In Concannon v Portland District Health  FWC 513, the Fair Work Commission was asked to consider whether a chief executive’s involvement in human resources matters forced an HR Manager’s resignation.
Portland District Health employed Mr Concannon as an HR Manager in March 2013. During that time, the chief executive, Ms Giles, made a number of human resources decisions without Mr Concannon’s involvement.
Mr Concannon felt that the involvement of Ms Giles undermined his position, and compromised the integrity and professionalism of the HR department. His argument was that his role was autonomous, and that he had sole authority for human resources decisions. He resigned on 8 July 2014, citing frustration of his contract.
Mr Concannon subsequently lodged an unfair dismissal application with the Fair Work Commission and the matter was listed for a jurisdictional hearing to determine whether the employee had been forced to resign (and accordingly “dismissed” within the meaning of the Fair Work Act 2009).
The Commission found that Mr Concannon had not been constructively dismissed and that his decision to resign was voluntary.
A constructive dismissal is a situation where an employee has resigned, but they have intentionally or effectively been forced to do so by the actions of their employer.
Vice President Watson found the decision by Mr Concannon to resign to be understandable, but did not accept that it was as a result of any action by Portland District Health. While Ms Giles’ management style may have caused Mr Concannon considerable frustration, and it may not have been consistent with his views on best practice, the decisions which Ms Giles was making were ultimately her decisions to make.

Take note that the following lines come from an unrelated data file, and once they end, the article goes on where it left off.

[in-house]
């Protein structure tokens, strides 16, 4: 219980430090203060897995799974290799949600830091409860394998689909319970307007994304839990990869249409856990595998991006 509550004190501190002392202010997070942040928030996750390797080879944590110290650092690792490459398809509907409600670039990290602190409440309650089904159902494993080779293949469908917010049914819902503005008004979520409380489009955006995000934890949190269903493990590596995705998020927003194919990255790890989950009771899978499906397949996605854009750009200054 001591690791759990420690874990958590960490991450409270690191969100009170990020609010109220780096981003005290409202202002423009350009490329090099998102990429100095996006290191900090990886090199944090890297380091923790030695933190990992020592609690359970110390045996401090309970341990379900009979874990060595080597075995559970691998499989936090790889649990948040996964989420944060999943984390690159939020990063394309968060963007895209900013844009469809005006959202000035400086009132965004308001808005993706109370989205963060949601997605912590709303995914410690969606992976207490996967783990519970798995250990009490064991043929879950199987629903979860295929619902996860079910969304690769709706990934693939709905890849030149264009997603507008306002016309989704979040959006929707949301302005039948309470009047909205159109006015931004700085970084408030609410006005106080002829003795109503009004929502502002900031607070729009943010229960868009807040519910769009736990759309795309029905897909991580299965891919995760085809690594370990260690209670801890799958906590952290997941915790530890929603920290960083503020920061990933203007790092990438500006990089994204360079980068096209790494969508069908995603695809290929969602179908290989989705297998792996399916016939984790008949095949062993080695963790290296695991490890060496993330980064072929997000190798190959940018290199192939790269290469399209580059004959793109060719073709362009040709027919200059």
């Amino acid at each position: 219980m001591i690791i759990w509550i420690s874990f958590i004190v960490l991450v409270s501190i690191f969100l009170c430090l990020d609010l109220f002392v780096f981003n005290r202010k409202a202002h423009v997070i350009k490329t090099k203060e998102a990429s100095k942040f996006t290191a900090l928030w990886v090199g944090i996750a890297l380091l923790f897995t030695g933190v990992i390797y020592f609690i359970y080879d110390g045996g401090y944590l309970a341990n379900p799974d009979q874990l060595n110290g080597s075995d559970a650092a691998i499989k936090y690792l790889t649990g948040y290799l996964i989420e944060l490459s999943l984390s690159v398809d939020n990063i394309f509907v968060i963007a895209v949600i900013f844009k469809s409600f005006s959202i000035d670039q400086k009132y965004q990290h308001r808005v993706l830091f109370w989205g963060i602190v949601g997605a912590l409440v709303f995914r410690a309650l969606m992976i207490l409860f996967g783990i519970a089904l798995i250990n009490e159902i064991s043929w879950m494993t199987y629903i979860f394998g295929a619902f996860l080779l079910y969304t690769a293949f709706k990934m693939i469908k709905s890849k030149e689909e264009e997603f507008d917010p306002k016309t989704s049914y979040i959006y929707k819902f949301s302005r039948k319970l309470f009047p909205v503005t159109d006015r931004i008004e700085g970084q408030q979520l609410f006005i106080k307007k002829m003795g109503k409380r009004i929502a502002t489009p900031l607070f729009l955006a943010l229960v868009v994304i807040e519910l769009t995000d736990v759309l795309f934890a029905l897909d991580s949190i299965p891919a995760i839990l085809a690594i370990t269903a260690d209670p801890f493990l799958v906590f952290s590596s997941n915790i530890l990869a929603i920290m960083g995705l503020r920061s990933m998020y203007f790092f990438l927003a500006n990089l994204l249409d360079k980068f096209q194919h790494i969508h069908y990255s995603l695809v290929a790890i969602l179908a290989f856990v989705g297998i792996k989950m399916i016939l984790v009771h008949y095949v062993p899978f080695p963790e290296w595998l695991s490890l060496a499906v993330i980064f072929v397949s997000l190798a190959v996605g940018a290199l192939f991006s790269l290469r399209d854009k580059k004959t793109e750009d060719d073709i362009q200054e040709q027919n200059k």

Vice President Watson found that resignation was not the only option available to Mr Concannon, and “it was not one that he was forced to make”. In particular, before resigning Mr Concannon had not gone through any internal processes to resolve his concerns regarding his role and the role of Ms Giles.
For these reasons, the Commission determined that there was no actual dismissal, and that accordingly the dispute could not be considered further within the unfair dismissal system.
Lessons for Employers
While the employee was unsuccessful in this case, employers should still be aware of the possibility for different management styles to create workplace conflict even when there are good intentions on all sides. Care should therefore be taken to set appropriate expectations from the outset for new employees during the recruitment process and when preparing their position descriptions.
Managers should also be careful not to be perceived as sidelining staff when dealing with issues within a particular staff member’s area of expertise. Failing to respect a staff member’s role, or failing to reasonably communicate with them about matters that may affect them or their role, may still expose the manager to an accusation of bullying (or, as this case demonstrates, a claim of constructive dismissal).